Our asparagus bed is a few years old and for several springs has produced enough for several meals.
However, it’s also produced a puzzle: why, when all the crowns were planted at the same time, and receive the same amount of fertilizer and water, do some produce skinny spears and some produce fat ones?
I found the answer at Julie Biuso’s Shared Kitchen:
The asparagus plant is an interesting creature, a perennial, and a member of the lily family. It consists of a crown, which sends up shoots each spring. At the end of spring spears are left to grow into ferns, which then undergo photosynthesis. The root system is recharged with carbohydrates and these are stored in fat storage roots. In autumn the plants die off, and they remain dormant in winter, waiting for the ideal conditions of cool nights and mild daytime temperatures to start the process again. There are male and female plants (true!). The male plants produce more spears and live longer, but the female plants, wouldn’t you know it, produce the fattest juiciest spears. . .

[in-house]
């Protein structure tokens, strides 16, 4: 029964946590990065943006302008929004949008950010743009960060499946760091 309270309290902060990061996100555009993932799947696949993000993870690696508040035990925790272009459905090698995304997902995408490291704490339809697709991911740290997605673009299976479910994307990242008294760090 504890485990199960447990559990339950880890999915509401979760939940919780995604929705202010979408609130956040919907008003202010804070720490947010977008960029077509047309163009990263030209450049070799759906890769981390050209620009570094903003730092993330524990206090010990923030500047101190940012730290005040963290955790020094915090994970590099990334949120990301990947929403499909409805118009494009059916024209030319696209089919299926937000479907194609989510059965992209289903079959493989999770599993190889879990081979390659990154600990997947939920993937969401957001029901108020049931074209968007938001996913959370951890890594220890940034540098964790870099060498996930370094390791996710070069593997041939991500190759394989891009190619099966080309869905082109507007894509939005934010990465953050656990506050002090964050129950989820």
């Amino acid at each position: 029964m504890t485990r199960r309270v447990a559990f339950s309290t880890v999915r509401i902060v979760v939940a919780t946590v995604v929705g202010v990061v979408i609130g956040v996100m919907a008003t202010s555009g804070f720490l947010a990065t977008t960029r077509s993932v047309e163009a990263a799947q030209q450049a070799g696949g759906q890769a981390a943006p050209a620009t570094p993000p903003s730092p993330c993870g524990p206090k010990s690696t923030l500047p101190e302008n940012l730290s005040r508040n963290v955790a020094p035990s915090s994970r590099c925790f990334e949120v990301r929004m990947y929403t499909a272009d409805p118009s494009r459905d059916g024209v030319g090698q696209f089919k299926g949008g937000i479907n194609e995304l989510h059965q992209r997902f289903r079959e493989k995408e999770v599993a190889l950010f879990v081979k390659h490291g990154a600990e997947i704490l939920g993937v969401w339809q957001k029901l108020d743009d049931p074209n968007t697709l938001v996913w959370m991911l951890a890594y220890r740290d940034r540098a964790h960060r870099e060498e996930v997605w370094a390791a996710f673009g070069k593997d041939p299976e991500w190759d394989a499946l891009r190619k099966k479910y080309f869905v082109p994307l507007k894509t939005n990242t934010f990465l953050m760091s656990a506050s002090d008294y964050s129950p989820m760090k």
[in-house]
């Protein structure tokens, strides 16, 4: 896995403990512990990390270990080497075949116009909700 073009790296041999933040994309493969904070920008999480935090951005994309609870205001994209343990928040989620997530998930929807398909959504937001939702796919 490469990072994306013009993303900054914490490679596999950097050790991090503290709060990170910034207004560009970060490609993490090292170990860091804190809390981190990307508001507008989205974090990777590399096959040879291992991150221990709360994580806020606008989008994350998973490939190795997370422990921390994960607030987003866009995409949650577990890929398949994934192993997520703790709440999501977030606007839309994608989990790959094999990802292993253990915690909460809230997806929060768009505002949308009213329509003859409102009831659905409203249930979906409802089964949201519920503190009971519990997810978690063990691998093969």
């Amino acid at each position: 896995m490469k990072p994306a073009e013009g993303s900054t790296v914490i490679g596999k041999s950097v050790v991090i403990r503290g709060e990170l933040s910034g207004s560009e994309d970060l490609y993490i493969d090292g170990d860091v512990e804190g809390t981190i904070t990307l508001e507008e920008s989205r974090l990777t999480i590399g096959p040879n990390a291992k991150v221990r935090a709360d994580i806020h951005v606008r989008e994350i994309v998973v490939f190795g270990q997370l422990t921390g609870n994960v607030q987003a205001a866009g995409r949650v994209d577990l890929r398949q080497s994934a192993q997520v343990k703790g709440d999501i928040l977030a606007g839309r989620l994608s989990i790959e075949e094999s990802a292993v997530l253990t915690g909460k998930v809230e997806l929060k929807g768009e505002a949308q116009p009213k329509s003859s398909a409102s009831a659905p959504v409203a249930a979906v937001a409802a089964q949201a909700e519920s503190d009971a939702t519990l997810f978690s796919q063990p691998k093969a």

Wouldn’t you know it, even in the garden females are fatter.